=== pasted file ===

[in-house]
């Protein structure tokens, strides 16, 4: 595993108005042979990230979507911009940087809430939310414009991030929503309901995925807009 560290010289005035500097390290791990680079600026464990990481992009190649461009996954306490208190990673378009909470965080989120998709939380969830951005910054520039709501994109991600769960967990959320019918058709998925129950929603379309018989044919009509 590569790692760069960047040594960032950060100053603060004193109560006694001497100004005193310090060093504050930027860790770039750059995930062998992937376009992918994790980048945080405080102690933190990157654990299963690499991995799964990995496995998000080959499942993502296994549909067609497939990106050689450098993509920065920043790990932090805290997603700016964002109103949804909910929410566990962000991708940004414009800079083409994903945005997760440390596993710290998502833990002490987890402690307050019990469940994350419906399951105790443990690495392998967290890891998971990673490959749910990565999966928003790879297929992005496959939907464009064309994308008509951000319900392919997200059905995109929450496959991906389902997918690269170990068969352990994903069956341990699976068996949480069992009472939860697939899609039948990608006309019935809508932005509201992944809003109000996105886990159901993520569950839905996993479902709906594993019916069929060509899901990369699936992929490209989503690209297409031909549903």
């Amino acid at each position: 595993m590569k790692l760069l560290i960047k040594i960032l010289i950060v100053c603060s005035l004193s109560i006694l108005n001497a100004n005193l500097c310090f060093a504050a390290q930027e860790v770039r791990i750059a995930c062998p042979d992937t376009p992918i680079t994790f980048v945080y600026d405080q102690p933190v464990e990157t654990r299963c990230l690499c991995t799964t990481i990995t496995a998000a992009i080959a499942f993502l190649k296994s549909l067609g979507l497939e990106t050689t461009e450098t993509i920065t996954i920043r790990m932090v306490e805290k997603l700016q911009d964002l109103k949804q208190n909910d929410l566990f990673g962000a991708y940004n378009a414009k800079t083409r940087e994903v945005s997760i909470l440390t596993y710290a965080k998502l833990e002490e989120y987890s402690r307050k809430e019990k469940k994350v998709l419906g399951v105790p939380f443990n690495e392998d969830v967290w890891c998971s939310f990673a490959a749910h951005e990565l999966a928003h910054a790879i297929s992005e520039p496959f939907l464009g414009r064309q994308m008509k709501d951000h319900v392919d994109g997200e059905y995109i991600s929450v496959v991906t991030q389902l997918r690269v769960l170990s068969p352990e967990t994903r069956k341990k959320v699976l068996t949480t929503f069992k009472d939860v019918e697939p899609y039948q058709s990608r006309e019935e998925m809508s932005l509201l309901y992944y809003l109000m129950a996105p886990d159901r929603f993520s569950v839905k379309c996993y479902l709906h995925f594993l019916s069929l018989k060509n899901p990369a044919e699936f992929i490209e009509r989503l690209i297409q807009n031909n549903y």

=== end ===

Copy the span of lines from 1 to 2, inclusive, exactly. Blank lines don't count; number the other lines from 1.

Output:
[in-house]
């Protein structure tokens, strides 16, 4: 595993108005042979990230979507911009940087809430939310414009991030929503309901995925807009 560290010289005035500097390290791990680079600026464990990481992009190649461009996954306490208190990673378009909470965080989120998709939380969830951005910054520039709501994109991600769960967990959320019918058709998925129950929603379309018989044919009509 590569790692760069960047040594960032950060100053603060004193109560006694001497100004005193310090060093504050930027860790770039750059995930062998992937376009992918994790980048945080405080102690933190990157654990299963690499991995799964990995496995998000080959499942993502296994549909067609497939990106050689450098993509920065920043790990932090805290997603700016964002109103949804909910929410566990962000991708940004414009800079083409994903945005997760440390596993710290998502833990002490987890402690307050019990469940994350419906399951105790443990690495392998967290890891998971990673490959749910990565999966928003790879297929992005496959939907464009064309994308008509951000319900392919997200059905995109929450496959991906389902997918690269170990068969352990994903069956341990699976068996949480069992009472939860697939899609039948990608006309019935809508932005509201992944809003109000996105886990159901993520569950839905996993479902709906594993019916069929060509899901990369699936992929490209989503690209297409031909549903």